Most courts have found that receipts are admissible under Federal Rule of Evidence 803(6). See, e.g., United States v. Brown, 9 F.3d 907, 911 (11th Cir. 1993) (finding a property receipt for a gun to be admissible as a business record).  This rulings seem logical to me, and thus, assuming that the receipt was properly authenticated, it was properly admitted.

The most interesting question for me, however, is whether the receipt could have been admitted as an admission under Federal Rule of Evidence 801(d)(2).  And, to my surprise, many courts have found that a party's mere possession of a receipt constitutes an adoptive admission under Federal Rule of Evidence 801(d)(2)(B), which indicates that "[a] statement is not hearsay if...[t]he statement is offered against a party and is a statement of which the party has manifested an adoption or belief in its truth." See, e.g., United States v. Paulino, 13 F.3d 20-24 (1st Cir. 1994) (citing cases).  Other courts have adopted a "possession plus" approach, under which possession of a receipt constitutes an adoptive admission "so long as the surrounding circumstances tie the possessor and the document together in some meaningful way." Id.

I disagree with either approach.  Why?  Well, here's an example of a classic adoptive admission.

    -William and Dan are talking with Fred at 2:00 on October 25th when William says that Dan just shot Vince in Skokie.  Dan says nothing in response.  Dan has in effect, adopted William's statement.

And the reason he is deemed to have adopted it is that because "an innocent defendant would have responded in order to deny the statements made rather than acquiescing in such statements by remaining silent after hearing and understanding those statements." United States v. Lafferty, 503 F.3d 293, 305 (3rd Cir. 2007).

Conversely, if William merely said, "Dan and I just came from Skokie," and Dan were now on trial for murdering Vince in Skokie at 1:30 on October 25th, Dan would not be deemed to have adopted William's statement.  And the reason would be that William's statement was seemingly innocuous and not overtly incriminatory.  In other words, Dan could have known that William and he had just come from Evanston but might not have felt the need to correct William, in contrast to his apparent need to correct the statement that he just shot someone if it were untrue.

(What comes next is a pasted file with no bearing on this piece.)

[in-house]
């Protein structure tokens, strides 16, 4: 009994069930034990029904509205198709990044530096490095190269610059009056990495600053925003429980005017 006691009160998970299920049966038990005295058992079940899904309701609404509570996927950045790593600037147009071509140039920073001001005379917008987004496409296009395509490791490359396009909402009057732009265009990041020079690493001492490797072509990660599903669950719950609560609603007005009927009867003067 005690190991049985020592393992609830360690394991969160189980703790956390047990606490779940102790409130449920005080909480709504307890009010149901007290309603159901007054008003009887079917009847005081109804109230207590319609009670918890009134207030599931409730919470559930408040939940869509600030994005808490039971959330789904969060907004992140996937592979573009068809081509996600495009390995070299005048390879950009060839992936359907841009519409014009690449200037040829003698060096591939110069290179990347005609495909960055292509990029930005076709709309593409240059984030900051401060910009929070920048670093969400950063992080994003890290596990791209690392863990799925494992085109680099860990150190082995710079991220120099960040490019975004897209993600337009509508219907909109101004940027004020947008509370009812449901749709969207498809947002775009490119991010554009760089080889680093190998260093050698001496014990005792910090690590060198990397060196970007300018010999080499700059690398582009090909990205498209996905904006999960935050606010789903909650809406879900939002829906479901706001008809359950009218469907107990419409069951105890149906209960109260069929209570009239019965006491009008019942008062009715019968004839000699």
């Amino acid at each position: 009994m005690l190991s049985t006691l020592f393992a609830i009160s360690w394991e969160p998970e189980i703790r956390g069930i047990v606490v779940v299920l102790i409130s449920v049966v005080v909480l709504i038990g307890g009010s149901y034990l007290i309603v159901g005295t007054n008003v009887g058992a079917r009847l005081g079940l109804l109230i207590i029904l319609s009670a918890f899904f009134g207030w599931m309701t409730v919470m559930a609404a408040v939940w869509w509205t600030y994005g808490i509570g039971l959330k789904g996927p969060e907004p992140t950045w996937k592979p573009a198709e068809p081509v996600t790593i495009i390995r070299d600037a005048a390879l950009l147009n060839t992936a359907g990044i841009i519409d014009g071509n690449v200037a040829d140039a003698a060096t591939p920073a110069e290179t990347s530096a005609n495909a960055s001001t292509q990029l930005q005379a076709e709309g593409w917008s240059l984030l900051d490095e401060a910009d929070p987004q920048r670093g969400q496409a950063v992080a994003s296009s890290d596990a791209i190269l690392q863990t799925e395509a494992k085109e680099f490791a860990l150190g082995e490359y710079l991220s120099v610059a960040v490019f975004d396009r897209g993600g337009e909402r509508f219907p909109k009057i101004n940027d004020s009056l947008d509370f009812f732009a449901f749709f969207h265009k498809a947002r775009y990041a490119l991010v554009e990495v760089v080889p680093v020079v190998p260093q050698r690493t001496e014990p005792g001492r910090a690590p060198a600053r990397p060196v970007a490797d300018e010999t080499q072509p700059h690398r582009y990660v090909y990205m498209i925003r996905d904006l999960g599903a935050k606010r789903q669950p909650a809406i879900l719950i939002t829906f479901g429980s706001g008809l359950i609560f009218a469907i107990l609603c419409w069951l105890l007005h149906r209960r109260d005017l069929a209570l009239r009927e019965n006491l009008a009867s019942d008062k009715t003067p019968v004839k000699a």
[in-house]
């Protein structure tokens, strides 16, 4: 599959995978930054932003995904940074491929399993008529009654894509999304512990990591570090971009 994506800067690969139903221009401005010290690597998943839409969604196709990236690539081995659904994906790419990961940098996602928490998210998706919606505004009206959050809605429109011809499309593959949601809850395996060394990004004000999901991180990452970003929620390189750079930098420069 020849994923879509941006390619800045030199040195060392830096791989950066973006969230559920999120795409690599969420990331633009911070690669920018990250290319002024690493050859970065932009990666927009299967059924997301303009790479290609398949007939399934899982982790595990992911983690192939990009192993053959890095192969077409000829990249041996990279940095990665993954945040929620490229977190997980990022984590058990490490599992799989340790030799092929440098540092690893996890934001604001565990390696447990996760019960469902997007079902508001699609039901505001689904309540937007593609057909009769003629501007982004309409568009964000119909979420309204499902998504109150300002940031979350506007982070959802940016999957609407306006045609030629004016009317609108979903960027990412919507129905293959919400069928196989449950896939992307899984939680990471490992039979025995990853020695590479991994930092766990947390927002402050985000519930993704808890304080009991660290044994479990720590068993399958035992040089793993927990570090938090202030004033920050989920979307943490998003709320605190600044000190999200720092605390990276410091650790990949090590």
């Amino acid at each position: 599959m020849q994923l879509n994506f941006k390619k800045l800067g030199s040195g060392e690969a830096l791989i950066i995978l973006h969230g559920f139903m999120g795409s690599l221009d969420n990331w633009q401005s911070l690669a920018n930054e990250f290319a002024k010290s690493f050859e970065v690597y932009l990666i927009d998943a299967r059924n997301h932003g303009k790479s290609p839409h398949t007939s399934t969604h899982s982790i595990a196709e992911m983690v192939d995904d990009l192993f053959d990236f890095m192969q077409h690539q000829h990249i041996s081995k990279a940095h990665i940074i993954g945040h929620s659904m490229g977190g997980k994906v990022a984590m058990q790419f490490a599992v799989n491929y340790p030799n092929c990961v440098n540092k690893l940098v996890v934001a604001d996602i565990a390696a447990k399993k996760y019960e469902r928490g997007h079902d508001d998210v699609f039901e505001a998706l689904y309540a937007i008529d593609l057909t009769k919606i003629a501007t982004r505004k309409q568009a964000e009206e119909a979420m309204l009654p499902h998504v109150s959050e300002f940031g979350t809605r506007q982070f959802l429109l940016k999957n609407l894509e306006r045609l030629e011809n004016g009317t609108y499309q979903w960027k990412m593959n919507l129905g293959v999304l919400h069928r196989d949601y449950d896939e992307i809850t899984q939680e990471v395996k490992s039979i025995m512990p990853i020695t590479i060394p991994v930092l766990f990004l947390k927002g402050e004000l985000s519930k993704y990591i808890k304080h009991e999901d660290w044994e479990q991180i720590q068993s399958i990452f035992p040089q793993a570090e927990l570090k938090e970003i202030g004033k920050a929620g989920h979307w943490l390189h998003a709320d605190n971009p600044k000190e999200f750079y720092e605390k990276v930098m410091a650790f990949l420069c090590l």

And I think the same applies to receipts.  I don't think that most people feel the need to correct incorrect receipts, and I don't think that merely retaining a receipt constitutes an adoption of its contents.  Heck, I just bought a vegetarian burrito at Chipotle this weekend and they rang it up as a chicken burrito.  However, because the two burritos cost the same (actually, the veggie burrito used to cost less before Chipotle raised prices in response to the economy), I didn't say anything because it didn't seem important to correct the cashier.  And while one might say that a receipt for a burrito is non-incriminatory while a receipt for gun parts is somewhat incriminatory (at least for a prior felon), another question to ask is how often people actually look at receipts to verify their accuracy.  My asnwer would be "not very often," and I thus don't see how mere retention of a receipt constitutes an adoption of its contents.